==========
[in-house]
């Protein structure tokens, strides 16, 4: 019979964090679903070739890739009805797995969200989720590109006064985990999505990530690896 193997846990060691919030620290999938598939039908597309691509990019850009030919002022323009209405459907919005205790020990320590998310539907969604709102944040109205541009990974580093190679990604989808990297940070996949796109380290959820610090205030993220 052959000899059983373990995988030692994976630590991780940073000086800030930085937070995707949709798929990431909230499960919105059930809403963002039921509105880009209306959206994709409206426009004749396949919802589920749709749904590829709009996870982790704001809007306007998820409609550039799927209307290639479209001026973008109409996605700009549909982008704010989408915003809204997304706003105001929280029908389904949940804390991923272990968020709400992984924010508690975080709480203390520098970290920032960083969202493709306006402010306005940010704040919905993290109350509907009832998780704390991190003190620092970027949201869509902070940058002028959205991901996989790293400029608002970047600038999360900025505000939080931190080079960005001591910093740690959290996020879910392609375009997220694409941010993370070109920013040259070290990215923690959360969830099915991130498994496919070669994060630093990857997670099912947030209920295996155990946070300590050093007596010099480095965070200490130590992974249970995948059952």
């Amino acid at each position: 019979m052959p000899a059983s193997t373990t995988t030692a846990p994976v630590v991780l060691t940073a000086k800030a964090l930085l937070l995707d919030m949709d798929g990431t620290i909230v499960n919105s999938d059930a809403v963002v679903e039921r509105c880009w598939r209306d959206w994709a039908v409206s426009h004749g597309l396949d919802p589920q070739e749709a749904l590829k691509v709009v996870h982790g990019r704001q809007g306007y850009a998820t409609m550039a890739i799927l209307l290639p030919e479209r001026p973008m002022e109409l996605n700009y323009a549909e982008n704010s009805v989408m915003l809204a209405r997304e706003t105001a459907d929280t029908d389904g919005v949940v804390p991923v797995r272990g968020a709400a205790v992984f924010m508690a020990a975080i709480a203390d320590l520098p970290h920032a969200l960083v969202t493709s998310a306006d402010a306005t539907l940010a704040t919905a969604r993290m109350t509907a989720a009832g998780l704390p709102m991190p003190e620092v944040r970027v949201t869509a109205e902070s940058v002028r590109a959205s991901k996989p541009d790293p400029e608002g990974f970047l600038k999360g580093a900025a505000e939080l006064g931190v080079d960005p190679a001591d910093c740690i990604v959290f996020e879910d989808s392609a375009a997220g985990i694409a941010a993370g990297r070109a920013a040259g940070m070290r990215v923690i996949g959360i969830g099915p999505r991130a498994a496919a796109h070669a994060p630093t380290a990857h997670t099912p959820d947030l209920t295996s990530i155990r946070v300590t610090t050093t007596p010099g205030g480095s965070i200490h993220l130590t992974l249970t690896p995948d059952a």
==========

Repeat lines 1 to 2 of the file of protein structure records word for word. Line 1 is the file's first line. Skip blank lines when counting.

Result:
[in-house]
């Protein structure tokens, strides 16, 4: 019979964090679903070739890739009805797995969200989720590109006064985990999505990530690896 193997846990060691919030620290999938598939039908597309691509990019850009030919002022323009209405459907919005205790020990320590998310539907969604709102944040109205541009990974580093190679990604989808990297940070996949796109380290959820610090205030993220 052959000899059983373990995988030692994976630590991780940073000086800030930085937070995707949709798929990431909230499960919105059930809403963002039921509105880009209306959206994709409206426009004749396949919802589920749709749904590829709009996870982790704001809007306007998820409609550039799927209307290639479209001026973008109409996605700009549909982008704010989408915003809204997304706003105001929280029908389904949940804390991923272990968020709400992984924010508690975080709480203390520098970290920032960083969202493709306006402010306005940010704040919905993290109350509907009832998780704390991190003190620092970027949201869509902070940058002028959205991901996989790293400029608002970047600038999360900025505000939080931190080079960005001591910093740690959290996020879910392609375009997220694409941010993370070109920013040259070290990215923690959360969830099915991130498994496919070669994060630093990857997670099912947030209920295996155990946070300590050093007596010099480095965070200490130590992974249970995948059952």